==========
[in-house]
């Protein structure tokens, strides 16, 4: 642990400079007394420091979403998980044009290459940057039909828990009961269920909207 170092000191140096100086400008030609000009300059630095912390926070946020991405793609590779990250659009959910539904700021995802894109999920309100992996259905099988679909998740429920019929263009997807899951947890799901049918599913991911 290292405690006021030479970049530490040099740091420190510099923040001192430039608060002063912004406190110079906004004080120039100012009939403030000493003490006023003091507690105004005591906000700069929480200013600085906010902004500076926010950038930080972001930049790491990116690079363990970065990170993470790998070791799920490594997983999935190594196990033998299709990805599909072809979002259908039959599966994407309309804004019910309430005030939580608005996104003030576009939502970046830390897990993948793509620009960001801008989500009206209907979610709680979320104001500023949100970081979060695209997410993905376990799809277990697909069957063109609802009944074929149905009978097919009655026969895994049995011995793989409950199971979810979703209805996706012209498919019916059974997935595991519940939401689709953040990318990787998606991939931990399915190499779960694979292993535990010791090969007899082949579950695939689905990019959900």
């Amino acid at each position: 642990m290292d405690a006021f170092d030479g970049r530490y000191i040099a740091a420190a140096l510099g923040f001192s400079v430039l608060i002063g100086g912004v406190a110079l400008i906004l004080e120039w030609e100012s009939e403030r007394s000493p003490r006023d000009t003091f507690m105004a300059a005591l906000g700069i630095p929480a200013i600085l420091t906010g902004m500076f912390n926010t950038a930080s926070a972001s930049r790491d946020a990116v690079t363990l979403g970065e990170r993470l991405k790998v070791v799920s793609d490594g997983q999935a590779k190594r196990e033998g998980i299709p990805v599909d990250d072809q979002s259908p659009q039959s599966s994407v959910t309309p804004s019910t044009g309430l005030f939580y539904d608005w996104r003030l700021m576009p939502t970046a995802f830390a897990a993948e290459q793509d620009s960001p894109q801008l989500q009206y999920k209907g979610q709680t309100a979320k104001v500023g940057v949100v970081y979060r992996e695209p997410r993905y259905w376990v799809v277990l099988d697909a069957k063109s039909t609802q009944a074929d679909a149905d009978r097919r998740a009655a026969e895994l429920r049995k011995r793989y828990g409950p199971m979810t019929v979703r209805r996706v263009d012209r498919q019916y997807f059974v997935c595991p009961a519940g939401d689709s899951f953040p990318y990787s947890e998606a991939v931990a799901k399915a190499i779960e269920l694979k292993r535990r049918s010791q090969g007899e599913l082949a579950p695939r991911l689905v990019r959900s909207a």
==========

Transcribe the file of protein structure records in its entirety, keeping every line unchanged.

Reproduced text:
[in-house]
């Protein structure tokens, strides 16, 4: 642990400079007394420091979403998980044009290459940057039909828990009961269920909207 170092000191140096100086400008030609000009300059630095912390926070946020991405793609590779990250659009959910539904700021995802894109999920309100992996259905099988679909998740429920019929263009997807899951947890799901049918599913991911 290292405690006021030479970049530490040099740091420190510099923040001192430039608060002063912004406190110079906004004080120039100012009939403030000493003490006023003091507690105004005591906000700069929480200013600085906010902004500076926010950038930080972001930049790491990116690079363990970065990170993470790998070791799920490594997983999935190594196990033998299709990805599909072809979002259908039959599966994407309309804004019910309430005030939580608005996104003030576009939502970046830390897990993948793509620009960001801008989500009206209907979610709680979320104001500023949100970081979060695209997410993905376990799809277990697909069957063109609802009944074929149905009978097919009655026969895994049995011995793989409950199971979810979703209805996706012209498919019916059974997935595991519940939401689709953040990318990787998606991939931990399915190499779960694979292993535990010791090969007899082949579950695939689905990019959900």
């Amino acid at each position: 642990m290292d405690a006021f170092d030479g970049r530490y000191i040099a740091a420190a140096l510099g923040f001192s400079v430039l608060i002063g100086g912004v406190a110079l400008i906004l004080e120039w030609e100012s009939e403030r007394s000493p003490r006023d000009t003091f507690m105004a300059a005591l906000g700069i630095p929480a200013i600085l420091t906010g902004m500076f912390n926010t950038a930080s926070a972001s930049r790491d946020a990116v690079t363990l979403g970065e990170r993470l991405k790998v070791v799920s793609d490594g997983q999935a590779k190594r196990e033998g998980i299709p990805v599909d990250d072809q979002s259908p659009q039959s599966s994407v959910t309309p804004s019910t044009g309430l005030f939580y539904d608005w996104r003030l700021m576009p939502t970046a995802f830390a897990a993948e290459q793509d620009s960001p894109q801008l989500q009206y999920k209907g979610q709680t309100a979320k104001v500023g940057v949100v970081y979060r992996e695209p997410r993905y259905w376990v799809v277990l099988d697909a069957k063109s039909t609802q009944a074929d679909a149905d009978r097919r998740a009655a026969e895994l429920r049995k011995r793989y828990g409950p199971m979810t019929v979703r209805r996706v263009d012209r498919q019916y997807f059974v997935c595991p009961a519940g939401d689709s899951f953040p990318y990787s947890e998606a991939v931990a799901k399915a190499i779960e269920l694979k292993r535990r049918s010791q090969g007899e599913l082949a579950p695939r991911l689905v990019r959900s909207a």